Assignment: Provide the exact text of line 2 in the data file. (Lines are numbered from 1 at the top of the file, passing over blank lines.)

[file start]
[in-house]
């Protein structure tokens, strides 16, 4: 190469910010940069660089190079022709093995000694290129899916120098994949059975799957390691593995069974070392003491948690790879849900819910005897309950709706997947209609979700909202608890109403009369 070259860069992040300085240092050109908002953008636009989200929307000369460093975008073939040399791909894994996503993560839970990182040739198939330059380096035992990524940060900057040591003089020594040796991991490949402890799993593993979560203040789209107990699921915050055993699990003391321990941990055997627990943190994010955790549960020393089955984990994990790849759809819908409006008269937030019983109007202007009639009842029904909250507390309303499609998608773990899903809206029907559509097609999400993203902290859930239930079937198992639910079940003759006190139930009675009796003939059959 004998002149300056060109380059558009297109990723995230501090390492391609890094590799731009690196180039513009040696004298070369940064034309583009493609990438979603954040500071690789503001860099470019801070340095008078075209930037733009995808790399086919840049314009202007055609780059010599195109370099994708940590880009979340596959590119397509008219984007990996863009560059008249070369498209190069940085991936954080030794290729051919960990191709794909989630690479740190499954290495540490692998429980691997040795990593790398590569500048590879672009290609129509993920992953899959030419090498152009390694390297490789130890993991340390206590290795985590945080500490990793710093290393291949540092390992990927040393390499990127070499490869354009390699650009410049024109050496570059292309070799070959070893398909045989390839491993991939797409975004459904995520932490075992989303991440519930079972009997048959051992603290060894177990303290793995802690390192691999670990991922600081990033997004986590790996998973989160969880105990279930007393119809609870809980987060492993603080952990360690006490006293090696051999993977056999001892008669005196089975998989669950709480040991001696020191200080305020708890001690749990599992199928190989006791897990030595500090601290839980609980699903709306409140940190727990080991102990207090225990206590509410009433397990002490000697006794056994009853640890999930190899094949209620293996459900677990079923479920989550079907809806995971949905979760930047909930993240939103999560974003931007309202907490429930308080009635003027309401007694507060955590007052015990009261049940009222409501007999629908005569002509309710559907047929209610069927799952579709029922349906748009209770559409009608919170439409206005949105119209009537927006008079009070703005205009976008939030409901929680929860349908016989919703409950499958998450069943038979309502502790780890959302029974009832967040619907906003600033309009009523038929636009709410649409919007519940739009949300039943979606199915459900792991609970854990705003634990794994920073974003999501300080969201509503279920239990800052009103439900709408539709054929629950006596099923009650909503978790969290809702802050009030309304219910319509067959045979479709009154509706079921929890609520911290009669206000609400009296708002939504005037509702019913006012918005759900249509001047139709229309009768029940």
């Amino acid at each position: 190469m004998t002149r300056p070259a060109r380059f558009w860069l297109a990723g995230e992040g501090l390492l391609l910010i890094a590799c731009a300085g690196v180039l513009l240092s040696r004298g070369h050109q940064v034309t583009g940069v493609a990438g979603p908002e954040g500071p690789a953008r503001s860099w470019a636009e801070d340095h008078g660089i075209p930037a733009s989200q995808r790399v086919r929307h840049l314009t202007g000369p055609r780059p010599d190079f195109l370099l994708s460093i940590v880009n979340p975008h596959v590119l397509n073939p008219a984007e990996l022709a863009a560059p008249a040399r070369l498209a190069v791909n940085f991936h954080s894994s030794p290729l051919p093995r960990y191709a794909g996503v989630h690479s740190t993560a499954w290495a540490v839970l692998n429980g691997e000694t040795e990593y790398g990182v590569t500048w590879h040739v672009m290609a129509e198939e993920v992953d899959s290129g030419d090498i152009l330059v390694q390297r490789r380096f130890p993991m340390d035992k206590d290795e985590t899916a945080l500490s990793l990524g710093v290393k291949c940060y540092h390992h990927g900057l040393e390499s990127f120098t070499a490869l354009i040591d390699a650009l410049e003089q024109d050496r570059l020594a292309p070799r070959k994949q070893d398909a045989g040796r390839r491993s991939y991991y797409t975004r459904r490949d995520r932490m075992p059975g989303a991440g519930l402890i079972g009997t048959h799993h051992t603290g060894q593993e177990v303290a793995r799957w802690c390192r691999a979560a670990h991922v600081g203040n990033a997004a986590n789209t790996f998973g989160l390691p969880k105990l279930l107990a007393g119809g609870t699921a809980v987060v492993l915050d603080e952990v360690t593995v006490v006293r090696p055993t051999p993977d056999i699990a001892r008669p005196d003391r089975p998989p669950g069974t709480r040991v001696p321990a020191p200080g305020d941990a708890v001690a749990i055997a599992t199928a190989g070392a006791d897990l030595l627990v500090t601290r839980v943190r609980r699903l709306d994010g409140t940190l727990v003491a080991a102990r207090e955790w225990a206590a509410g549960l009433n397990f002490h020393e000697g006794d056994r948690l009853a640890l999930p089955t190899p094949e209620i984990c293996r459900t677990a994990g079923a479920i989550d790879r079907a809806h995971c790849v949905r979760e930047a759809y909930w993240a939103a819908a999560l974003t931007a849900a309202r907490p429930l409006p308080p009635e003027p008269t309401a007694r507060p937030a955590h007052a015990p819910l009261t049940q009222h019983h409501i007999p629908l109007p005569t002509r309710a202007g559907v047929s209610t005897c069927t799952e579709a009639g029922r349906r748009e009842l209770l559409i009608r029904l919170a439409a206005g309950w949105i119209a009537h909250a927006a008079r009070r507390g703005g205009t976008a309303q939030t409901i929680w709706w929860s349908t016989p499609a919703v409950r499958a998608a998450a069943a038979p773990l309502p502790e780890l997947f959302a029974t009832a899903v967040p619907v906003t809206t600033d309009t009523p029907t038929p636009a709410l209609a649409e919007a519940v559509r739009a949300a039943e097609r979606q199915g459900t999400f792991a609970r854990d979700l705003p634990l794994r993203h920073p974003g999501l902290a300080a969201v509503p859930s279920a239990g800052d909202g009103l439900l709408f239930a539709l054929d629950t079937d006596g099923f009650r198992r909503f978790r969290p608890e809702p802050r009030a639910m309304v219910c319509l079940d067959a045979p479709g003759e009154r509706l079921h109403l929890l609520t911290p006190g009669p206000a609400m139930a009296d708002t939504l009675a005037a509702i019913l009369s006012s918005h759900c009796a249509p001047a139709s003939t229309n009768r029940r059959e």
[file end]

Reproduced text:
């Protein structure tokens, strides 16, 4: 190469910010940069660089190079022709093995000694290129899916120098994949059975799957390691593995069974070392003491948690790879849900819910005897309950709706997947209609979700909202608890109403009369 070259860069992040300085240092050109908002953008636009989200929307000369460093975008073939040399791909894994996503993560839970990182040739198939330059380096035992990524940060900057040591003089020594040796991991490949402890799993593993979560203040789209107990699921915050055993699990003391321990941990055997627990943190994010955790549960020393089955984990994990790849759809819908409006008269937030019983109007202007009639009842029904909250507390309303499609998608773990899903809206029907559509097609999400993203902290859930239930079937198992639910079940003759006190139930009675009796003939059959 004998002149300056060109380059558009297109990723995230501090390492391609890094590799731009690196180039513009040696004298070369940064034309583009493609990438979603954040500071690789503001860099470019801070340095008078075209930037733009995808790399086919840049314009202007055609780059010599195109370099994708940590880009979340596959590119397509008219984007990996863009560059008249070369498209190069940085991936954080030794290729051919960990191709794909989630690479740190499954290495540490692998429980691997040795990593790398590569500048590879672009290609129509993920992953899959030419090498152009390694390297490789130890993991340390206590290795985590945080500490990793710093290393291949540092390992990927040393390499990127070499490869354009390699650009410049024109050496570059292309070799070959070893398909045989390839491993991939797409975004459904995520932490075992989303991440519930079972009997048959051992603290060894177990303290793995802690390192691999670990991922600081990033997004986590790996998973989160969880105990279930007393119809609870809980987060492993603080952990360690006490006293090696051999993977056999001892008669005196089975998989669950709480040991001696020191200080305020708890001690749990599992199928190989006791897990030595500090601290839980609980699903709306409140940190727990080991102990207090225990206590509410009433397990002490000697006794056994009853640890999930190899094949209620293996459900677990079923479920989550079907809806995971949905979760930047909930993240939103999560974003931007309202907490429930308080009635003027309401007694507060955590007052015990009261049940009222409501007999629908005569002509309710559907047929209610069927799952579709029922349906748009209770559409009608919170439409206005949105119209009537927006008079009070703005205009976008939030409901929680929860349908016989919703409950499958998450069943038979309502502790780890959302029974009832967040619907906003600033309009009523038929636009709410649409919007519940739009949300039943979606199915459900792991609970854990705003634990794994920073974003999501300080969201509503279920239990800052009103439900709408539709054929629950006596099923009650909503978790969290809702802050009030309304219910319509067959045979479709009154509706079921929890609520911290009669206000609400009296708002939504005037509702019913006012918005759900249509001047139709229309009768029940």